"Our hope with being more transparent in our development processes is that we'll generate more value for developers working with UE4, both in understanding what's likely to appear in upcoming releases and also in having more context around how the engine is being built (and a little bit of the why)," Davis said.
While Epic is revealing which areas of the engine it's looking to improve on, nothing is set in stone. "While we intend for most items on the roadmap to end up surfacing as estimated, we want to make it clear that there is no guarantee of a feature being added to the engine even if it's currently listed," Davis said.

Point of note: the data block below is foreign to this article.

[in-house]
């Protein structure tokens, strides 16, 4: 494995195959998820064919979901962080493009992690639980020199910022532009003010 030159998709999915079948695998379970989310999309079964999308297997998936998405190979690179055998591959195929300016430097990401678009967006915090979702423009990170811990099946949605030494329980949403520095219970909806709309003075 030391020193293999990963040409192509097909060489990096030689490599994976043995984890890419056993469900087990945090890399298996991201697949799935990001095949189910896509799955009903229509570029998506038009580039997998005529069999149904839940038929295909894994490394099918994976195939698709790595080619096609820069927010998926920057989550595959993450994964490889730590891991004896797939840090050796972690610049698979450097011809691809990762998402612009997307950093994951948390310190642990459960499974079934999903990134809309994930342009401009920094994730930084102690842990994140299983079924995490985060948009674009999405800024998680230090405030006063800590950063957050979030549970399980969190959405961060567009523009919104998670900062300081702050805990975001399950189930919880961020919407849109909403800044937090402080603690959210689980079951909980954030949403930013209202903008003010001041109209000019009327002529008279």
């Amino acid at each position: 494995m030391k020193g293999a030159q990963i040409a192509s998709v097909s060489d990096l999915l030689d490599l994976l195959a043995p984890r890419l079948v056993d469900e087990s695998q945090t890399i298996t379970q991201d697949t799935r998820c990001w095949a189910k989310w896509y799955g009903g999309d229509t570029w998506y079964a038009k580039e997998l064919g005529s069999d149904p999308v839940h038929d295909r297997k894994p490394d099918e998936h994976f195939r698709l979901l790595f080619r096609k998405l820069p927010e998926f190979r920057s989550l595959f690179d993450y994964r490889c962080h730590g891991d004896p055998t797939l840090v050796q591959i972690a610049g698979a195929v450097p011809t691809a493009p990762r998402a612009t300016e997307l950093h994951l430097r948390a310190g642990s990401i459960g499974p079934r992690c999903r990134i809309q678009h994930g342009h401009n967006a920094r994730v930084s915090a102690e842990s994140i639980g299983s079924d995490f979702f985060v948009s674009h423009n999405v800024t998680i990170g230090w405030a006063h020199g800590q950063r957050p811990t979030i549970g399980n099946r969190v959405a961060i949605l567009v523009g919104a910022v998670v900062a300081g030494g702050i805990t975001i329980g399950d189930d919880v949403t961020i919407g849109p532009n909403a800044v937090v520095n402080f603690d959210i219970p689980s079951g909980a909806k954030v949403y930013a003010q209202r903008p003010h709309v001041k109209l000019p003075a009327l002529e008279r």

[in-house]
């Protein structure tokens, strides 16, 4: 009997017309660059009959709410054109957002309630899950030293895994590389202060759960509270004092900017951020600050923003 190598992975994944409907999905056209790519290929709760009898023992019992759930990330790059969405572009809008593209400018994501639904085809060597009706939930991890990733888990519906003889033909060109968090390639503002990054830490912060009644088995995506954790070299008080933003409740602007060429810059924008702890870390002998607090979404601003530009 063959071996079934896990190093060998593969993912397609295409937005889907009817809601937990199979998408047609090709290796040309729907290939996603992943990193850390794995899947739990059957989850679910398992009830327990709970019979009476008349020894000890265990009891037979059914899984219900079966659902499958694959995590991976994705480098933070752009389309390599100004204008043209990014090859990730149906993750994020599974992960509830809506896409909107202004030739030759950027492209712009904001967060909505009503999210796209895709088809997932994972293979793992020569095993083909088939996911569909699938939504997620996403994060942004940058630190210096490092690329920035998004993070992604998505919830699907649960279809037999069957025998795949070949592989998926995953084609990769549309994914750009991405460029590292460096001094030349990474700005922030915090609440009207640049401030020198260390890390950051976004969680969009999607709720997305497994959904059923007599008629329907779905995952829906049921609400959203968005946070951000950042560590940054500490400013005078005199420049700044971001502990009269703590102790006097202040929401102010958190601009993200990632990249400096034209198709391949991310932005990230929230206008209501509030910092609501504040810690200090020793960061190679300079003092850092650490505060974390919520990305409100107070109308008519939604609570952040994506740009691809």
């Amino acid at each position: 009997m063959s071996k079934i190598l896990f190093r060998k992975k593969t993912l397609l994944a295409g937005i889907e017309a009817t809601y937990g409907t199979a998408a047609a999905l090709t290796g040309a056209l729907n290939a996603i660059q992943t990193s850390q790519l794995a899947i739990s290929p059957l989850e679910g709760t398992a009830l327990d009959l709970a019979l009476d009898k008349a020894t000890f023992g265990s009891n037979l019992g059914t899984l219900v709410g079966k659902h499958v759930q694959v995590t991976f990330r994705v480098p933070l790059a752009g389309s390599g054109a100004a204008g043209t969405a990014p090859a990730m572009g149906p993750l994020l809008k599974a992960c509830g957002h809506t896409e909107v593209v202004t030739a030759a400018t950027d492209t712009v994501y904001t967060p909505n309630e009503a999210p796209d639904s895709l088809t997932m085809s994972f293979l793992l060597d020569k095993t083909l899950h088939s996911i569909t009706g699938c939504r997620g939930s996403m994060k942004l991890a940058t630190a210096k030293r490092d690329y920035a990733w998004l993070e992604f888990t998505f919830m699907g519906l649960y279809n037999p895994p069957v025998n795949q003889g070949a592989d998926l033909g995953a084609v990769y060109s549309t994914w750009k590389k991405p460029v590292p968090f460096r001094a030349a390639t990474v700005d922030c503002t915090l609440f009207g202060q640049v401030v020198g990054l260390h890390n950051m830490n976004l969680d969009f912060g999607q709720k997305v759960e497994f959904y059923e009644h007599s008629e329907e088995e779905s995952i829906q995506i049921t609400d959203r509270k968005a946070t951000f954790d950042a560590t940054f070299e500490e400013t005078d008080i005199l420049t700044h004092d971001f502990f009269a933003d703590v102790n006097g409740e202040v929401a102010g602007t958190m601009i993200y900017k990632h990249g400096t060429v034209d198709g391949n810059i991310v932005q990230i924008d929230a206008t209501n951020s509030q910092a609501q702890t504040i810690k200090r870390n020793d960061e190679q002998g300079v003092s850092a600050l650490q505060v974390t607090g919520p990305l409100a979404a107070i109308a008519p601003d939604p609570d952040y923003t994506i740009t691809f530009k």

Not only is the roadmap potentially subject to change, but Epic actually would like developers to help steer any changes. The company is directly asking people to vote on what to improve.
"This is an experiment for us and as such it's important that we get your feedback on what we're doing - vote on features you're excited about, send us comments on things that seem confusing or unclear, and better yet let us know what you think should be on the roadmap that isn't already," Davis said.
This transparency marks a major change for Epic's Unreal Engine business, one that follows the company switching to a subscription business model that opens up access to the technology for just $19 per month.